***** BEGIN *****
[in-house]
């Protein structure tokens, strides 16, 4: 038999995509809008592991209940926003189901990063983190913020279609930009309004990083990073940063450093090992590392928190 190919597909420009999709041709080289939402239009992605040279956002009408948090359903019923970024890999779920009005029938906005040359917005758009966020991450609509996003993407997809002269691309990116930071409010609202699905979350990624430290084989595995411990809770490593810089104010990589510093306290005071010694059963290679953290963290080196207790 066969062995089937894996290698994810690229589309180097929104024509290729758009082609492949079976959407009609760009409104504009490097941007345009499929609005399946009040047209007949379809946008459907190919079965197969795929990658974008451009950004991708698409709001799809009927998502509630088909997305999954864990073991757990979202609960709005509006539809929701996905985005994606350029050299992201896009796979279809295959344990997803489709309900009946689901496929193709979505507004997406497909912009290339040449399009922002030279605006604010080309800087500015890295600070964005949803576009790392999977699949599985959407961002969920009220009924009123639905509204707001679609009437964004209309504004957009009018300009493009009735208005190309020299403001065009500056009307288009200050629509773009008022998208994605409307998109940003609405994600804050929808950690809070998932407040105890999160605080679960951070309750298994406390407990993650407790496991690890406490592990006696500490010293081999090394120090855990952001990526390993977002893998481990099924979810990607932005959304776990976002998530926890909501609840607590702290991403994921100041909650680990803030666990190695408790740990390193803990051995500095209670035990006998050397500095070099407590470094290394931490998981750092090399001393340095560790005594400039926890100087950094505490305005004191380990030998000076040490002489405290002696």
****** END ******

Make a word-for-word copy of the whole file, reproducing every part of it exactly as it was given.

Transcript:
[in-house]
């Protein structure tokens, strides 16, 4: 038999995509809008592991209940926003189901990063983190913020279609930009309004990083990073940063450093090992590392928190 190919597909420009999709041709080289939402239009992605040279956002009408948090359903019923970024890999779920009005029938906005040359917005758009966020991450609509996003993407997809002269691309990116930071409010609202699905979350990624430290084989595995411990809770490593810089104010990589510093306290005071010694059963290679953290963290080196207790 066969062995089937894996290698994810690229589309180097929104024509290729758009082609492949079976959407009609760009409104504009490097941007345009499929609005399946009040047209007949379809946008459907190919079965197969795929990658974008451009950004991708698409709001799809009927998502509630088909997305999954864990073991757990979202609960709005509006539809929701996905985005994606350029050299992201896009796979279809295959344990997803489709309900009946689901496929193709979505507004997406497909912009290339040449399009922002030279605006604010080309800087500015890295600070964005949803576009790392999977699949599985959407961002969920009220009924009123639905509204707001679609009437964004209309504004957009009018300009493009009735208005190309020299403001065009500056009307288009200050629509773009008022998208994605409307998109940003609405994600804050929808950690809070998932407040105890999160605080679960951070309750298994406390407990993650407790496991690890406490592990006696500490010293081999090394120090855990952001990526390993977002893998481990099924979810990607932005959304776990976002998530926890909501609840607590702290991403994921100041909650680990803030666990190695408790740990390193803990051995500095209670035990006998050397500095070099407590470094290394931490998981750092090399001393340095560790005594400039926890100087950094505490305005004191380990030998000076040490002489405290002696």